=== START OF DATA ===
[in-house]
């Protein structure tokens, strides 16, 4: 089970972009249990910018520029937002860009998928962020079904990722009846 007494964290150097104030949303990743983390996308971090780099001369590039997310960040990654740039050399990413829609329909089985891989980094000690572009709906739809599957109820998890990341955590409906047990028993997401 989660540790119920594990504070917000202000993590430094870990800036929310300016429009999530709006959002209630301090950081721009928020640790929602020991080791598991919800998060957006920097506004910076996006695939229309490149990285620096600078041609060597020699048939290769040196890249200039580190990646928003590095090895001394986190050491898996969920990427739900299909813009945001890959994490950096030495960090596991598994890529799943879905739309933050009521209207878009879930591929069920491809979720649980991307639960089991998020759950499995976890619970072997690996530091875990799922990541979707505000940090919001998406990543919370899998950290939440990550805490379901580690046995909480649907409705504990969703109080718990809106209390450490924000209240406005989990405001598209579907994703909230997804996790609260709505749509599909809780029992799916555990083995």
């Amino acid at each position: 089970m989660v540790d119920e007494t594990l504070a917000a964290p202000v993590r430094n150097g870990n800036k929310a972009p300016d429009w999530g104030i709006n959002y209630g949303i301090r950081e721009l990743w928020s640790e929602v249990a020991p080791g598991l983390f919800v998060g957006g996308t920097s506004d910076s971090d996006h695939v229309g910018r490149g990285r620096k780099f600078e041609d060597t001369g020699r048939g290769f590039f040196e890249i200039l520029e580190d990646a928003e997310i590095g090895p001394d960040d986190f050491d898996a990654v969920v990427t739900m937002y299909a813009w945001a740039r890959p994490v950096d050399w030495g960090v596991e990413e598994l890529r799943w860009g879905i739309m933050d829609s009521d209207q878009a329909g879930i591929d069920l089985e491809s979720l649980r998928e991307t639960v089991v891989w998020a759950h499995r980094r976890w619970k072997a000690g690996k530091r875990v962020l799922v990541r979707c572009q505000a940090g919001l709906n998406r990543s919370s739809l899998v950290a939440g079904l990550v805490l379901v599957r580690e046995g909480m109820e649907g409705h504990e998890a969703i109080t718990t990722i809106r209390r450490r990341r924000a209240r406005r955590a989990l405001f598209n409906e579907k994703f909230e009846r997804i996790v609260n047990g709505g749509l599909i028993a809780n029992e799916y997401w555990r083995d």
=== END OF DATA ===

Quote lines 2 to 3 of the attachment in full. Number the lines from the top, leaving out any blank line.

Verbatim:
């Protein structure tokens, strides 16, 4: 089970972009249990910018520029937002860009998928962020079904990722009846 007494964290150097104030949303990743983390996308971090780099001369590039997310960040990654740039050399990413829609329909089985891989980094000690572009709906739809599957109820998890990341955590409906047990028993997401 989660540790119920594990504070917000202000993590430094870990800036929310300016429009999530709006959002209630301090950081721009928020640790929602020991080791598991919800998060957006920097506004910076996006695939229309490149990285620096600078041609060597020699048939290769040196890249200039580190990646928003590095090895001394986190050491898996969920990427739900299909813009945001890959994490950096030495960090596991598994890529799943879905739309933050009521209207878009879930591929069920491809979720649980991307639960089991998020759950499995976890619970072997690996530091875990799922990541979707505000940090919001998406990543919370899998950290939440990550805490379901580690046995909480649907409705504990969703109080718990809106209390450490924000209240406005989990405001598209579907994703909230997804996790609260709505749509599909809780029992799916555990083995």
């Amino acid at each position: 089970m989660v540790d119920e007494t594990l504070a917000a964290p202000v993590r430094n150097g870990n800036k929310a972009p300016d429009w999530g104030i709006n959002y209630g949303i301090r950081e721009l990743w928020s640790e929602v249990a020991p080791g598991l983390f919800v998060g957006g996308t920097s506004d910076s971090d996006h695939v229309g910018r490149g990285r620096k780099f600078e041609d060597t001369g020699r048939g290769f590039f040196e890249i200039l520029e580190d990646a928003e997310i590095g090895p001394d960040d986190f050491d898996a990654v969920v990427t739900m937002y299909a813009w945001a740039r890959p994490v950096d050399w030495g960090v596991e990413e598994l890529r799943w860009g879905i739309m933050d829609s009521d209207q878009a329909g879930i591929d069920l089985e491809s979720l649980r998928e991307t639960v089991v891989w998020a759950h499995r980094r976890w619970k072997a000690g690996k530091r875990v962020l799922v990541r979707c572009q505000a940090g919001l709906n998406r990543s919370s739809l899998v950290a939440g079904l990550v805490l379901v599957r580690e046995g909480m109820e649907g409705h504990e998890a969703i109080t718990t990722i809106r209390r450490r990341r924000a209240r406005r955590a989990l405001f598209n409906e579907k994703f909230e009846r997804i996790v609260n047990g709505g749509l599909i028993a809780n029992e799916y997401w555990r083995d």